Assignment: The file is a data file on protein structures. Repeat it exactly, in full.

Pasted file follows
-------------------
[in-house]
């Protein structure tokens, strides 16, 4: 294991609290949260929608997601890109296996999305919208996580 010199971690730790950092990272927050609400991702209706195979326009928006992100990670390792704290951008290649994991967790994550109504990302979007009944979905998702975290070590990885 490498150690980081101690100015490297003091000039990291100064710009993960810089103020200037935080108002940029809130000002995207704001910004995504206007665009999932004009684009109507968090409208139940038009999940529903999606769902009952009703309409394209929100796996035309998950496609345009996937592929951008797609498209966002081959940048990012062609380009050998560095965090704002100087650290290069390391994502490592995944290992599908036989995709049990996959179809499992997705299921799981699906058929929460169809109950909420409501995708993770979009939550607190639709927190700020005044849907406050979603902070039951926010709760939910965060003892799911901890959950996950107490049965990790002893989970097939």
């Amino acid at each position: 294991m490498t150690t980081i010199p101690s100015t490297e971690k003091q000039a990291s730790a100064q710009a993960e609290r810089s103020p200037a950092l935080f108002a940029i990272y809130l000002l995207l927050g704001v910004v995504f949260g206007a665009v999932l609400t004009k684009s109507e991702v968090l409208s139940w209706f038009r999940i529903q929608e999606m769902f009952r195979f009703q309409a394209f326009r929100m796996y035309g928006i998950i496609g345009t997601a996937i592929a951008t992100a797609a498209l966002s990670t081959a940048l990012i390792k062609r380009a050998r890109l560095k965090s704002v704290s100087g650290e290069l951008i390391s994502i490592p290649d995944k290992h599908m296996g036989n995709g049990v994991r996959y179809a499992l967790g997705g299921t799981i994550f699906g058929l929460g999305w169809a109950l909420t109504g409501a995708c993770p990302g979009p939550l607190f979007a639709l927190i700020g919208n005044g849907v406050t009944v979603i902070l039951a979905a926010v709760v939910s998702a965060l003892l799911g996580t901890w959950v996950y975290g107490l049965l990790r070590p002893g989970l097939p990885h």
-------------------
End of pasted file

[in-house]
């Protein structure tokens, strides 16, 4: 294991609290949260929608997601890109296996999305919208996580 010199971690730790950092990272927050609400991702209706195979326009928006992100990670390792704290951008290649994991967790994550109504990302979007009944979905998702975290070590990885 490498150690980081101690100015490297003091000039990291100064710009993960810089103020200037935080108002940029809130000002995207704001910004995504206007665009999932004009684009109507968090409208139940038009999940529903999606769902009952009703309409394209929100796996035309998950496609345009996937592929951008797609498209966002081959940048990012062609380009050998560095965090704002100087650290290069390391994502490592995944290992599908036989995709049990996959179809499992997705299921799981699906058929929460169809109950909420409501995708993770979009939550607190639709927190700020005044849907406050979603902070039951926010709760939910965060003892799911901890959950996950107490049965990790002893989970097939």
């Amino acid at each position: 294991m490498t150690t980081i010199p101690s100015t490297e971690k003091q000039a990291s730790a100064q710009a993960e609290r810089s103020p200037a950092l935080f108002a940029i990272y809130l000002l995207l927050g704001v910004v995504f949260g206007a665009v999932l609400t004009k684009s109507e991702v968090l409208s139940w209706f038009r999940i529903q929608e999606m769902f009952r195979f009703q309409a394209f326009r929100m796996y035309g928006i998950i496609g345009t997601a996937i592929a951008t992100a797609a498209l966002s990670t081959a940048l990012i390792k062609r380009a050998r890109l560095k965090s704002v704290s100087g650290e290069l951008i390391s994502i490592p290649d995944k290992h599908m296996g036989n995709g049990v994991r996959y179809a499992l967790g997705g299921t799981i994550f699906g058929l929460g999305w169809a109950l909420t109504g409501a995708c993770p990302g979009p939550l607190f979007a639709l927190i700020g919208n005044g849907v406050t009944v979603i902070l039951a979905a926010v709760v939910s998702a965060l003892l799911g996580t901890w959950v996950y975290g107490l049965l990790r070590p002893g989970l097939p990885h």